Even with all of the adversity the Oregon program was going to face in the 2016 season, no one could have expected this.
The Ducks are in full red alert status after a 51-33 loss in the Palouse that should have been a lot worse than it was. The defense against Washington State was horrible, the quarterback play wasn’t any good, the halftime adjustments were nonexistent, and the play-calling was something less than desired.
Nothing resembled the version of Oregon football everyone has been used to for the past decade. To make it worse, the voices calling for the head coach’s job are getting louder and louder, to the point that they might be heard by the athletic department. Administrative leaders in Eugene would have to be deaf not to hear the cries from fans, but more importantly, former players who were vital in raising Duck football into the stratosphere. Now they are in free fall, and ex-Ducks such as LaMichael James and Kenjon Barner, among many others, are not happy.
Oregon’s defense wasn’t going to be good. Everyone knew it and even the Ducks themselves knew it would take time for new defensive coordinator Brady Hoke to get the young defenders to learn an entirely new scheme. Oregon went from the 3-4 to the 4-3, but against Washington State, it might have had better luck playing blindfolded.
Maybe the Ducks were playing with their eyes closed.
That’s the only explanation for Oregon to allow the Cougars to rush for 280 yards and six touchdowns. WSU averaged 114 yards per game coming in. The Ducks looked overmatched and under-prepared against a team that lost to FCS Eastern Washington to begin the season.
Oregon playing poorly on defense is no surprise, but the poor play of the offense on Saturday night is confusing to everyone who follows the Ducks. If there’s one thing Oregon can hang its hat on, it’s the ability to score with the spread-option. We all learned last season that the offense can come to a screeching halt when a bad quarterback takes the field.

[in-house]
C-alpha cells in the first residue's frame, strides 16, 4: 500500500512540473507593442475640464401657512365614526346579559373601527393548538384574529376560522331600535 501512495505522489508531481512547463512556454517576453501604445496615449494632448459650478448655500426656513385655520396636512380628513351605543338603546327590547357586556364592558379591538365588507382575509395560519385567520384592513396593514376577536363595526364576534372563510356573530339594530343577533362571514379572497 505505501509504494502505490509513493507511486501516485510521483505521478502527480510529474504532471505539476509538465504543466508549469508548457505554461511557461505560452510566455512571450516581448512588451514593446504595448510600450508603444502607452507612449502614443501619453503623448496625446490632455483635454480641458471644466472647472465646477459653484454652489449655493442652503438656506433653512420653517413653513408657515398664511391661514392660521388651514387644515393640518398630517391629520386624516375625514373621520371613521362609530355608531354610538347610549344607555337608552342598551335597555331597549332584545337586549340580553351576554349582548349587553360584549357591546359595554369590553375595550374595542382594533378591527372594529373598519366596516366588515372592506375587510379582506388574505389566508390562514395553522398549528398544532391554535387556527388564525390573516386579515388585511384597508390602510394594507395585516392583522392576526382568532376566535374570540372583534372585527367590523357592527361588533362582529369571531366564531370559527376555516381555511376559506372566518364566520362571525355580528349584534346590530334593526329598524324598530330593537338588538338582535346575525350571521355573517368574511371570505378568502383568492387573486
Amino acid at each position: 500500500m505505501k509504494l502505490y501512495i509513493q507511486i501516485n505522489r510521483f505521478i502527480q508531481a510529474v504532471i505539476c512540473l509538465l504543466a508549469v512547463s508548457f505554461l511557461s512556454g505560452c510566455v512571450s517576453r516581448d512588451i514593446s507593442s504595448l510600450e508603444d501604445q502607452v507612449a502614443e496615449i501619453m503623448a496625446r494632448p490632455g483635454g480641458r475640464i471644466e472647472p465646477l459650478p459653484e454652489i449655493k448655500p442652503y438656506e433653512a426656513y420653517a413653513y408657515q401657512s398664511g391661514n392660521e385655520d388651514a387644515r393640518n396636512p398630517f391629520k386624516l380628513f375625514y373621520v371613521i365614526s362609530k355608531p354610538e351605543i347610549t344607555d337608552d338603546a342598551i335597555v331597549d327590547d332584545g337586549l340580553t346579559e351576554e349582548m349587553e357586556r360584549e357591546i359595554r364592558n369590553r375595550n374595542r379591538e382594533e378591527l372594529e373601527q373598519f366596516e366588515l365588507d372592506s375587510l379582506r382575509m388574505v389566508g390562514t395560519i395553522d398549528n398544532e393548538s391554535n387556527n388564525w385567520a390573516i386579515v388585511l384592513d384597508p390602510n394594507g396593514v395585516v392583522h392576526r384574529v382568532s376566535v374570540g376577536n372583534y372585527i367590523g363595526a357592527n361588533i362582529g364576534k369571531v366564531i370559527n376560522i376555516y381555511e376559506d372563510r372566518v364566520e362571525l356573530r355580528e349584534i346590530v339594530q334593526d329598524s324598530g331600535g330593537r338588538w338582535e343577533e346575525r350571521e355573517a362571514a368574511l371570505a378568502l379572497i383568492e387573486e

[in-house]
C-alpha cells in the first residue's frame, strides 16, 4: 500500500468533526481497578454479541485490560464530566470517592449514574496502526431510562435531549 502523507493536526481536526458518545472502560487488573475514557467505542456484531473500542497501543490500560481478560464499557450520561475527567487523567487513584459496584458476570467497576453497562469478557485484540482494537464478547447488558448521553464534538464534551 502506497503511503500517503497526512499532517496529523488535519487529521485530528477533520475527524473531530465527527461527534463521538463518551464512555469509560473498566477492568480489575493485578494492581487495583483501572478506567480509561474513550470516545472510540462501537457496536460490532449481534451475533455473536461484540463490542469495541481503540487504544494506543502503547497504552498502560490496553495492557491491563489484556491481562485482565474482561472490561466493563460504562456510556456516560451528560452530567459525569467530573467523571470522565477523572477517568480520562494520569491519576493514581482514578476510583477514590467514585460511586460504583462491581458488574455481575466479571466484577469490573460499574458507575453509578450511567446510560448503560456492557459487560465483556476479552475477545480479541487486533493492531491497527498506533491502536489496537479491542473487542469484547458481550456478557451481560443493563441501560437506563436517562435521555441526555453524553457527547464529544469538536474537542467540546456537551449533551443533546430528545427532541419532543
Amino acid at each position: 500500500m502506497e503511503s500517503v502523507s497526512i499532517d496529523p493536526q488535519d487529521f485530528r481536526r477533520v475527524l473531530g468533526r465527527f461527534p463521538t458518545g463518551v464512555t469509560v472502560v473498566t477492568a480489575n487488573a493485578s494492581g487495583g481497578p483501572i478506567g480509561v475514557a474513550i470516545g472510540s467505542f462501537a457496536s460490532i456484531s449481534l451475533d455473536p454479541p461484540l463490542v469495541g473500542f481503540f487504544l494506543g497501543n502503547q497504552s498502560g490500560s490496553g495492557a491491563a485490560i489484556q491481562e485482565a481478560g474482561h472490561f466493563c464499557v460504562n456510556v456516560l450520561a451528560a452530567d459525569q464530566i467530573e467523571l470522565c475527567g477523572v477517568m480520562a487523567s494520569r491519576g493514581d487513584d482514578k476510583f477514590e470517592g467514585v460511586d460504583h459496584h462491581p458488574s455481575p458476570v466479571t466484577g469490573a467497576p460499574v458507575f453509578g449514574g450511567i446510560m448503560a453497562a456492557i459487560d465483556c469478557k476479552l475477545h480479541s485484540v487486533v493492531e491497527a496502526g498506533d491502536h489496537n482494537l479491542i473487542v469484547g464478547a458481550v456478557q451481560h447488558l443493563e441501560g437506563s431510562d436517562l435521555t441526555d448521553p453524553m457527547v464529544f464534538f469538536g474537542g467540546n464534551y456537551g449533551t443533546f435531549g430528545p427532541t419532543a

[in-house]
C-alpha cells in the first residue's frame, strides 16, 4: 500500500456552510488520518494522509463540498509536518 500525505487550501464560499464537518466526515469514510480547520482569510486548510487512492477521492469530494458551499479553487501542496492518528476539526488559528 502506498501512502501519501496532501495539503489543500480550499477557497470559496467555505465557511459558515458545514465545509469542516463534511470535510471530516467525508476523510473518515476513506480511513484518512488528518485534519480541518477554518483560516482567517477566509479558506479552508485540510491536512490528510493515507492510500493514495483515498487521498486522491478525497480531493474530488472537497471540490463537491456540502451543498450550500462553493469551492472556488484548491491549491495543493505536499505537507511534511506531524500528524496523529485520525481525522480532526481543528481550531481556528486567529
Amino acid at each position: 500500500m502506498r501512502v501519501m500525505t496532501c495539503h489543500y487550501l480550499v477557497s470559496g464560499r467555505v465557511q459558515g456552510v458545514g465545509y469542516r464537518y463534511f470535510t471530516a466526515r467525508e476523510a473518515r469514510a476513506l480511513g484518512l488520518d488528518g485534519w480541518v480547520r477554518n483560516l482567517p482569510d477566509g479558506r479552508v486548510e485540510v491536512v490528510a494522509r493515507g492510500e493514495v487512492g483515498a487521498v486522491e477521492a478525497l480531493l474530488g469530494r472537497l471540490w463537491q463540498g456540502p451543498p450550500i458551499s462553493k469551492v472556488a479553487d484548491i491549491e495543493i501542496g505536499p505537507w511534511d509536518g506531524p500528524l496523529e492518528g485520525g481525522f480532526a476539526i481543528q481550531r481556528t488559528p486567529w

Despite Mark Helfrich’s inability to recruit and develop a quarterback, the position was supposed to be in good hands for one season with Prukop in there. Against Washington State, he looked like an FCS quarterback who was completely out of his league. That doesn’t fall on Prukop, but Helfrich’s (and his assistants’) lack of scouting. The staff should have known Prukop wasn’t going to be effective at this level, but they recruited him anyway because he was the only choice they had.
At 2-3 and soon to be 2-4 with Washington coming into Autzen, Helfrich’s last two so-so recruiting classes are coming home to roost. This is his fourth year, and he has not yet found “his” quarterback. Chip Kelly recruited Marcus Mariota, and the Heisman Trophy winner played two seasons under Helfrich. That gave him at least three classes to find a suitable long-term replacement for Mariota.
Local boy Justin Herbert, a 6-6 quarterback from Eugene’s Sheldon High School, might be that guy. We just don’t know yet. He played one possession against the Cougars and the Ducks scored a touchdown, but that was against WSU’s second and third string defense. Facing Washington’s first-string defense will be a whole other deal for the true freshman and it might overwhelm him. So far there’s nothing to suggest the Huskies’ defense won’t overwhelm Prukop either.
The on-field adversity is bad enough, but an off-the-field controversy emerged on Saturday, which doesn’t make Helfrich look good either.
Oregon’s leading defender, true freshman Troy Dye, somehow didn’t make the trip to the Palouse. Duck players said he practiced all week and they were surprised he wasn’t there. Even Hoke was surprised his best defensive player wasn’t available and said it was a head coach decision. This comes a few days after Dye was quoted as saying some of his teammates didn’t want it as badly as others.
Whether it was something undisclosed Dye did to warrant staying home, or something that was just coincidence, it looks like Dye might have been punished for talking out of turn. With a defense that porous and in need of all the help it can get, is this what Helfrich is worried about? We don’t know the full nature of the situation, but without further answers, it’s a bad look. It puts more shade on a program that is reeling with no end in sight.
The Ducks have been used to embarrassing everyone on the field, but now, the only ones they are embarrassing are themselves.